Hi, friend! My name’s Michelle and I’m a former people-pleaser.
For a time, I thought my worth was directly proportional to how people perceived me. For a long time, their approval was the narrative I subscribed to and lived by.
I wanted to feel wanted, I wanted to be liked. I wanted to please people so my value wouldn’t decrease in their eyes, to be the shiniest thing at all times.
This was my brand of people-pleasing. The brand of poison I find most delicious.
Sounds familiar? Am I hitting too close to home? I feel you.
No, really, these words aren’t empty ones. I know how it feels to want others’ approval. To be so consumed by it that I forgot even my own shadow.
I’ve done the work to heal though, I’ve come so far, but I admit there are still days I feel it creeping up. There’s no shame in me to admit that.
Still, the progress shows and it’s good to be reminded.
And if you also need the reminder, here are 9 signs you’ve mastered the art of not needing approval from others.
1) You’ve put yourself first
Gosh, it’s infuriating whenever I remember how quickly I used to change my opinions just because I was swayed by the need to not disappoint someone.
At the end of that mess, the one I’m disappointing the most is myself.
The way I went back to exes who gave the barest of minimums just because I was afraid of warping their opinion of me? The way I let old friends walk all over me just because I didn’t want them not to like me?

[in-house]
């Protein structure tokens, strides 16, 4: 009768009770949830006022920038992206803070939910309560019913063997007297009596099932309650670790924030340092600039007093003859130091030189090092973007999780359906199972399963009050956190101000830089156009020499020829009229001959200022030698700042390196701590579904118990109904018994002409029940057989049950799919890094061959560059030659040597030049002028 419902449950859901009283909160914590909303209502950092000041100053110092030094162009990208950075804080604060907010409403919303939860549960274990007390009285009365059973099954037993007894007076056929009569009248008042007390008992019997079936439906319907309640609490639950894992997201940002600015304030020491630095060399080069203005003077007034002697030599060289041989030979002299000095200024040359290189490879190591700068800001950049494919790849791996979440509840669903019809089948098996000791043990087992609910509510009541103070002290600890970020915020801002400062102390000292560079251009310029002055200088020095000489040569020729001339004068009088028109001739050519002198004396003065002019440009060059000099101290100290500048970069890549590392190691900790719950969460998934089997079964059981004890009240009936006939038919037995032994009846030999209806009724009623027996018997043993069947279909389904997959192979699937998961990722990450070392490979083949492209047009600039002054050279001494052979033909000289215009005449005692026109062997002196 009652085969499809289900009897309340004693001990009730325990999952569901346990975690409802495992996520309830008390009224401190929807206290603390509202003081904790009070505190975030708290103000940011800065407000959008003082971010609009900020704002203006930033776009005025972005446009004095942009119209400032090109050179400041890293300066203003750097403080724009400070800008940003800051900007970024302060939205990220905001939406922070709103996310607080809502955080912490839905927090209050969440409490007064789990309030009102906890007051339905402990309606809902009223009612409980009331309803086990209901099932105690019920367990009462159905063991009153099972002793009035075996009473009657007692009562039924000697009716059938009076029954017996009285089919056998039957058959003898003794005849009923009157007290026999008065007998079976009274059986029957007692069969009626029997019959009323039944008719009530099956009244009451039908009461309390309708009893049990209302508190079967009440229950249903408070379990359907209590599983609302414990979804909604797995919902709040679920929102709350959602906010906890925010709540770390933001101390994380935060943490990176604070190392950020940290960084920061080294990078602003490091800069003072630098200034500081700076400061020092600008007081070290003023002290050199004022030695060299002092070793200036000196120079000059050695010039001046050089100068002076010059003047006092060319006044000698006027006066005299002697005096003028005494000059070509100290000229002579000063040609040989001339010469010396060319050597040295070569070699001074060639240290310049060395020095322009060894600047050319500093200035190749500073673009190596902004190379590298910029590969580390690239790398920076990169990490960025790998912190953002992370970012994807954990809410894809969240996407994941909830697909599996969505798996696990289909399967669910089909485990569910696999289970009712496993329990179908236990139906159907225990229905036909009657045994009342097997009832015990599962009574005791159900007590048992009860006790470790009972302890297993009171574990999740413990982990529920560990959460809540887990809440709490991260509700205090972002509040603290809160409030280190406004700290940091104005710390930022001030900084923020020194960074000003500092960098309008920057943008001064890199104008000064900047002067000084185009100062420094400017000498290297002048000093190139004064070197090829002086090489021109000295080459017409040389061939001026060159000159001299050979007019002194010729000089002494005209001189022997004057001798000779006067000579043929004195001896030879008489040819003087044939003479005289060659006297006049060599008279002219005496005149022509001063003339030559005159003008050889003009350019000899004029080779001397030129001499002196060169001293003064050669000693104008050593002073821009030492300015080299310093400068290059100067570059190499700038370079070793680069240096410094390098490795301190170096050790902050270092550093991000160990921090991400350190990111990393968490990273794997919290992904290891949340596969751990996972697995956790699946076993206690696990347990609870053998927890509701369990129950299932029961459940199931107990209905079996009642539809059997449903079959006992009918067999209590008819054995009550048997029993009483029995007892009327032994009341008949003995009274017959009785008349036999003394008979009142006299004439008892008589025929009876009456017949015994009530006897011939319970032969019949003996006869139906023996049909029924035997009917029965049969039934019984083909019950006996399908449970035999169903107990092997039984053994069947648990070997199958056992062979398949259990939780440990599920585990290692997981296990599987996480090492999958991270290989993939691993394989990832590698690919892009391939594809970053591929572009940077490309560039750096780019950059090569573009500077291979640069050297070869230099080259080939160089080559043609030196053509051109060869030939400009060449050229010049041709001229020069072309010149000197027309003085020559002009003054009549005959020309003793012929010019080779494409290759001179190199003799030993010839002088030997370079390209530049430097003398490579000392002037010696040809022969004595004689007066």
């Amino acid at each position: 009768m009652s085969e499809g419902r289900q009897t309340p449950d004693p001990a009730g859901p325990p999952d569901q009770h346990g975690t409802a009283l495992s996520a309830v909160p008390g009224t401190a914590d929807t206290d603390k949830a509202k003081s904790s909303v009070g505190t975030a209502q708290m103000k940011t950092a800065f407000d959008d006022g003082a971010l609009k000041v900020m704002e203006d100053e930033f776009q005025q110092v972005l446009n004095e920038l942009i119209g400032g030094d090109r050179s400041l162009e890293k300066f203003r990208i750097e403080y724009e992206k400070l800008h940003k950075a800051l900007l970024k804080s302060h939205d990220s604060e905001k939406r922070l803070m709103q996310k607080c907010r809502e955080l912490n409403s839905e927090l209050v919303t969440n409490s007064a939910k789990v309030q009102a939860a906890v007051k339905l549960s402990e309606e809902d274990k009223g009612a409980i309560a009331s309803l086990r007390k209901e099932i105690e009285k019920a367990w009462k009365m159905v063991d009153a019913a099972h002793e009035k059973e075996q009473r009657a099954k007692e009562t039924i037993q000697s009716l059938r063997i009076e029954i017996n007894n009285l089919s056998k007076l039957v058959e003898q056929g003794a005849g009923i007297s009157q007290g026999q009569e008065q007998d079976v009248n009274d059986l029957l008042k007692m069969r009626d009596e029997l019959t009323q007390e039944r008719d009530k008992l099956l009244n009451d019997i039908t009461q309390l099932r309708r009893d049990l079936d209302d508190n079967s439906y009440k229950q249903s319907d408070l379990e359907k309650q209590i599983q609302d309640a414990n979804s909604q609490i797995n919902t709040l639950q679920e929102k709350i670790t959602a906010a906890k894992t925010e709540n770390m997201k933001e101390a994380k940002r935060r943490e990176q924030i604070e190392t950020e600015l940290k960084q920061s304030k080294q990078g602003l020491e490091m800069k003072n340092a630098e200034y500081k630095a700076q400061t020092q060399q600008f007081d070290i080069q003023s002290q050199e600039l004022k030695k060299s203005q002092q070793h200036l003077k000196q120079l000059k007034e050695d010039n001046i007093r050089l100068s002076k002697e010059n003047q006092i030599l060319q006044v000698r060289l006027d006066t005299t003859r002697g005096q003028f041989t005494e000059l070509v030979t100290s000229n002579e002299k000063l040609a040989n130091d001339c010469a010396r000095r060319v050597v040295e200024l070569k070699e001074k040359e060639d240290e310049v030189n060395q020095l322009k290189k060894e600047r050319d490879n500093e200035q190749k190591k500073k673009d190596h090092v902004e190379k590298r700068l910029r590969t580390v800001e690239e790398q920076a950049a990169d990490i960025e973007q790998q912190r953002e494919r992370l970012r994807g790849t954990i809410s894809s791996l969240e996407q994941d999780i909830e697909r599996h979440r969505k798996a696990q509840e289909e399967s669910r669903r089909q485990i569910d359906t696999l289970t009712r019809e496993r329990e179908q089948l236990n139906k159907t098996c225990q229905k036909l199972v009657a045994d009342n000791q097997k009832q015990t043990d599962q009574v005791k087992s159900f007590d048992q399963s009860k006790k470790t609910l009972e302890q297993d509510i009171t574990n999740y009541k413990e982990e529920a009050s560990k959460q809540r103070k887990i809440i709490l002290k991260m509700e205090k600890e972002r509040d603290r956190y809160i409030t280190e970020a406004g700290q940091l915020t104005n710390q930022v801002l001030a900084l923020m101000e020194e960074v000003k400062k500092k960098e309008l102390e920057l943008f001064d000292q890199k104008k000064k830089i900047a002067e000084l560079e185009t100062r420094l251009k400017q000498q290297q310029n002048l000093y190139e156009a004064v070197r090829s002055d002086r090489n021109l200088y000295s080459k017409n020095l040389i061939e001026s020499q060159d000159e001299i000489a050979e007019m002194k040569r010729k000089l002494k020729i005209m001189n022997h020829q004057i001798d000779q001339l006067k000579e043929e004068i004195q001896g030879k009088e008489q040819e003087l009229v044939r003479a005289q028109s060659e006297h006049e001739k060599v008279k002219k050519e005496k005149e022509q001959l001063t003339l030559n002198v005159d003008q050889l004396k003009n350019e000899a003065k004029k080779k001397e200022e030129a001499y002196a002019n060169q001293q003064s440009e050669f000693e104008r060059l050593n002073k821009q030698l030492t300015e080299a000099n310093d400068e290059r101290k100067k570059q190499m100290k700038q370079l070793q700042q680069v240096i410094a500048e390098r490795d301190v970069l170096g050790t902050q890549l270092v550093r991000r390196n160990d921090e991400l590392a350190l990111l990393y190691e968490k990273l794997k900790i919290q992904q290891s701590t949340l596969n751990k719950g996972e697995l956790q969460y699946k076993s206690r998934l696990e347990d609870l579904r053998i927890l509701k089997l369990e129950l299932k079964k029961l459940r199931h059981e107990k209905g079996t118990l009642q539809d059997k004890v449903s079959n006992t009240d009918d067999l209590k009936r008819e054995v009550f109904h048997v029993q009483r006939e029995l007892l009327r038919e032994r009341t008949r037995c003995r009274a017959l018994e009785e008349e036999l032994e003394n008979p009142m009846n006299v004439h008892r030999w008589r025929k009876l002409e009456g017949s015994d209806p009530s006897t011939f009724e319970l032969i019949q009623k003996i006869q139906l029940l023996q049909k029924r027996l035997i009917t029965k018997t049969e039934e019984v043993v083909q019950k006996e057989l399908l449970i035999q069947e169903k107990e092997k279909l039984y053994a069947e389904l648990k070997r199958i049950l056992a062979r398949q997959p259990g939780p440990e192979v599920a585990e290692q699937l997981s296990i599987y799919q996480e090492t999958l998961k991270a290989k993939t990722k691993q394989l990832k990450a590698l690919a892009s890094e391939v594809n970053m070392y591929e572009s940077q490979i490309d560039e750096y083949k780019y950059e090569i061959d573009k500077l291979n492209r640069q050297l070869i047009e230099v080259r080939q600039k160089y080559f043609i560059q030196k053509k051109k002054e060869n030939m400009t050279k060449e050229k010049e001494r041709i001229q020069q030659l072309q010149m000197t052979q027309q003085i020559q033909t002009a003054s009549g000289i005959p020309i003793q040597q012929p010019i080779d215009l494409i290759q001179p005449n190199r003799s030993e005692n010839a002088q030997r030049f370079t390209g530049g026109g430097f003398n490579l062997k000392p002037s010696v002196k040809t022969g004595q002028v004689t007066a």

It was dumb! I was dumb. I settled for crumbs because I thought crumbs were the only thing I deserved.
But I deserve the world, friend, and so do you.
And this is a lesson I’ve kept close, and I’m hoping that you have as well. No longer do I lazily scrawl my name dead last on my list of people I need to take care of.
No longer do I treat myself as an afterthought. And if you know exactly what I mean, isn’t this such a powerful feeling?
2) You have learned to say No
The hardest lesson for me to learn is to accept that “No” is a complete sentence. And it’s a powerful one.
No, I do not want to do that. No, I do want to be friends with so-and-so. No, I do not want to do unpaid overtime. No, that goes against my beliefs. No, please don’t talk to me like that.
It’s equal parts exhilarating and terrifying, especially at the beginning. Saying “no” provided me with space and time to do things I actually wanted.
The moral is that saying “no” gives you the chance to say “yes” to what you actually want.
3) You show up exactly as you are
When people’s approval is no longer your concern, you stop trying to fit the mold they’re putting you in.
It feels almost rebellious to constantly show up exactly as you are, doesn’t it? Free from shame and expectations, what else can the world demand of you? How else can they control you?
When conformity is a choice rather than a requirement. When you appear exactly as you are without a shred of accommodating other people’s idea of what you should be.
I’m not even talking about being showy about this, if your truth is a quiet and simple life or your truth is wanting to loudly leave your legacy in the world, that’s fine.
(As long as you don’t step on anybody else’s truths as well, that is.)
The power is not only in knowing you can be whoever you want to be but also in knowing that you don’t need to wait for permission to be who you are.
4) You don’t do things just to impress others
I mean, at this point, why would you?
Impressing others is an exhausting and performative endeavor. Now, your life is no longer one long party trick. No longer do you go out of your way to impress others.
You have carved a path that’s most comfortable for you, leaving behind all the labels you used to wear. You’re just… well, you.
5) You don’t fear failure (or you fear it less)